China's Bizarre Traffic-Straddling Bus Has Actually Been Built


Tom Hale


Tom Hale

Senior Journalist

Tom is a writer in London with a Master's degree in Journalism whose editorial work covers anything from health and the environment to technology and archaeology.

Senior Journalist

The Transit Elevated Bus (TEB-1) on its first public test drive on August 2. Image credit: Xinhua News Agency/REX/Shutterstock

Back in May, there were simulations and images of miniature models of a road-straddling half-bus half-tunnel colossus. The outlandish design looked like it could have stayed as computer-generated images forever. But now, the Chinese company behind the bus have gone ahead and built a full-scale prototype.

The Transit Elevated Bus, also known as the TEB-1, was unveiled on Tuesday in northern China's Hebei Province. This prototype is 22 meters (72 feet) long and 7.8 meters (25.6 feet) wide. At the grand opening, people were able to enter the carriage and view its spacious seating area. As far as public transport goes, it looks like a pretty nice ride, as long as you manage to forget about the traffic speeding beneath your feet. The presentation also featured a short test-run of the bus traveling down a 300-meter (985-feet) track at 10 kilometers (6 miles) per hour while two cars drove underneath it.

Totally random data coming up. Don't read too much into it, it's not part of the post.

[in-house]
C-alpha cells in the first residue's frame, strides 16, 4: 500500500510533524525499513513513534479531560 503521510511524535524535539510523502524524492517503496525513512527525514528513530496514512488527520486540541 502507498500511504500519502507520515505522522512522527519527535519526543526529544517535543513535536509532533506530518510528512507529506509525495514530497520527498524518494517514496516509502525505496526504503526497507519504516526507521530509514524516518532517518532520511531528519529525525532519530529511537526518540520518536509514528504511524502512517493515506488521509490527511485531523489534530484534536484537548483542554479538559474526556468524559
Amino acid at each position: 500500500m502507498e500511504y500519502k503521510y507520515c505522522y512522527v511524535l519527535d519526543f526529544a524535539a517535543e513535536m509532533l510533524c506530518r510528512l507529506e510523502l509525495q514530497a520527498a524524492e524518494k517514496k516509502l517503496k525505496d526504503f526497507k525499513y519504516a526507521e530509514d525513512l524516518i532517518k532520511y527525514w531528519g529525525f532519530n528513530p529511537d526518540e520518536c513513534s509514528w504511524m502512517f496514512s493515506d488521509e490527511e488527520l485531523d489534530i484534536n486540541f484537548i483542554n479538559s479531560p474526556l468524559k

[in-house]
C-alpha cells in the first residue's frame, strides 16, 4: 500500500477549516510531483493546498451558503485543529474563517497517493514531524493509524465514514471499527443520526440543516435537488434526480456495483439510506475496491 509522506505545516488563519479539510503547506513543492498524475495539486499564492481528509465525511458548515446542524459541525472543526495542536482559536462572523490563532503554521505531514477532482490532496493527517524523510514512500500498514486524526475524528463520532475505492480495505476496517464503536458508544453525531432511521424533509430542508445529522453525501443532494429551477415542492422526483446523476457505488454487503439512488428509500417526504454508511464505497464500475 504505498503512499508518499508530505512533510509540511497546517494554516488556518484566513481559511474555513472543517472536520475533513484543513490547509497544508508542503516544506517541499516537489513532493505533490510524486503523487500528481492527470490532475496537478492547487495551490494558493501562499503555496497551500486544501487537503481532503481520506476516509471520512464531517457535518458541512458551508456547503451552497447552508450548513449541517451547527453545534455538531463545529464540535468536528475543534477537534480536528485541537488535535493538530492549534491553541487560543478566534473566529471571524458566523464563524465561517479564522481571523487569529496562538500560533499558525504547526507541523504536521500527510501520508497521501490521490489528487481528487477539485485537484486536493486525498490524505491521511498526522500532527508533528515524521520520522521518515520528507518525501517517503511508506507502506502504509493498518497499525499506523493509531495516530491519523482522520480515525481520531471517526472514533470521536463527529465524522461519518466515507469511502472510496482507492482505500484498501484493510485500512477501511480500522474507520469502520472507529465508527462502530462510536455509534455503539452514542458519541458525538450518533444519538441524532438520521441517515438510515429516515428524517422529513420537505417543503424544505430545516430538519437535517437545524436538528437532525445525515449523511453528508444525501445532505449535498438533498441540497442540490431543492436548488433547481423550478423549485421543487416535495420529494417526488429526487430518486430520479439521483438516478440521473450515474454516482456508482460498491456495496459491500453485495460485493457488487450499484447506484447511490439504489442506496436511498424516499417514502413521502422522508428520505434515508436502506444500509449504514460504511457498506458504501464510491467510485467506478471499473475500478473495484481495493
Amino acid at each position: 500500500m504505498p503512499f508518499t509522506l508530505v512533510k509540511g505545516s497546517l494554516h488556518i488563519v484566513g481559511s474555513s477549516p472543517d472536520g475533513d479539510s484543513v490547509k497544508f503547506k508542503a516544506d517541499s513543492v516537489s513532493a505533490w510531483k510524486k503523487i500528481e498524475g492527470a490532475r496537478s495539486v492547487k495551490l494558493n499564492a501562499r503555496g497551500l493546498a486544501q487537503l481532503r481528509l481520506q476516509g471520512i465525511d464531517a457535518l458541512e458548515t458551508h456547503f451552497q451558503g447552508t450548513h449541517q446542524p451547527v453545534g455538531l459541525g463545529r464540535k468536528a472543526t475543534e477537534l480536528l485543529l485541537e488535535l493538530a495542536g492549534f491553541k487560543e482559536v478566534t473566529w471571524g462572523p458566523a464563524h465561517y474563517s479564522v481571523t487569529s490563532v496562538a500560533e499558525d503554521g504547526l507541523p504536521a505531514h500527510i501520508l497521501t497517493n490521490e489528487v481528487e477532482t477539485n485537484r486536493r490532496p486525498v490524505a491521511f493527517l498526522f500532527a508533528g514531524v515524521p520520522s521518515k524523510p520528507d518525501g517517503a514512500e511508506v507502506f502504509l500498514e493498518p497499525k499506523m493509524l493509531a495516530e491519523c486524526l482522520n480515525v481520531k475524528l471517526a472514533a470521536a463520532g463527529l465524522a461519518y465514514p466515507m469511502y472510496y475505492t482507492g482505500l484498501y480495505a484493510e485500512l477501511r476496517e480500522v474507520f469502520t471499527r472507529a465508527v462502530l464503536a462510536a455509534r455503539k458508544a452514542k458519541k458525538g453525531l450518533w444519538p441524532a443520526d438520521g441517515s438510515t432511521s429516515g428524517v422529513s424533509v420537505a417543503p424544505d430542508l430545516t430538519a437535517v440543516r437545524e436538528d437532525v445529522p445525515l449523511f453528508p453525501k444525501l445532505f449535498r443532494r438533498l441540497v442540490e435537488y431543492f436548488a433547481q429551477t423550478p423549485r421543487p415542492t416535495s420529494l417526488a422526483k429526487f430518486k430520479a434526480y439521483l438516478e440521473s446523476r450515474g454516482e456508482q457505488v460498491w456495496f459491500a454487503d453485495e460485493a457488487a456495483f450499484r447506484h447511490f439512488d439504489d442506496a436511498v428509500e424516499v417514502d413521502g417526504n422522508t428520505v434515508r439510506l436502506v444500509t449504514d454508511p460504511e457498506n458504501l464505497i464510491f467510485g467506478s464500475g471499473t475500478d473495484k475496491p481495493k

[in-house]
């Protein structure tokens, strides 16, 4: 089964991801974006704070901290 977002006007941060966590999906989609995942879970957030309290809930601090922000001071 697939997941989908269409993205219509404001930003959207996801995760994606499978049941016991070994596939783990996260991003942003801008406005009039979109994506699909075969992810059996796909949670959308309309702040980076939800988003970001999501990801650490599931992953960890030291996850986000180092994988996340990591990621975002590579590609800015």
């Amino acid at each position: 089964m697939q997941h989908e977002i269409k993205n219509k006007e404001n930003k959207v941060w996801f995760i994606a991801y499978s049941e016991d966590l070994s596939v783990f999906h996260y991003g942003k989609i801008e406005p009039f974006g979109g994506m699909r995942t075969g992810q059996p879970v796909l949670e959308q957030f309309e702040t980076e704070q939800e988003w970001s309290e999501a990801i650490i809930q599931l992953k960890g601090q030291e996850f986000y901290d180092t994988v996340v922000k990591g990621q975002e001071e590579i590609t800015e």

When fully up and running, the electric-powered bus will move a fair bit faster than this. It will be able to travel at 65 kilometers per hour (40 mph), all while holding 300 passengers and straddling the moving traffic below. 

People experience the spacious interior of the TEB-1. Image credit: Xinhua News Agency/REX/Shutterstock

Special tracks for the TEB-1 are already being laid in Qinhuangdao in preparation for a larger scale test-run, where engineers will collect data and niggle out any issues with its braking system and power consumption.

It’s still early days, but the bus has been met with its fair share of both optimism and controversy. Some have been skeptical of how practical the bus actually is and how terrified its passengers and fellow road-users may be. Nevertheless, compared to building new underground subways or elevated highways, it's a considerably cheaper and less disruptive method to ease inner-city congestion. Since it was first previewed a few months ago, governments from Brazil, France, India, Indonesia, and numerous Chinese cities have already shown interest in the concept, according to Xinhua News Agency



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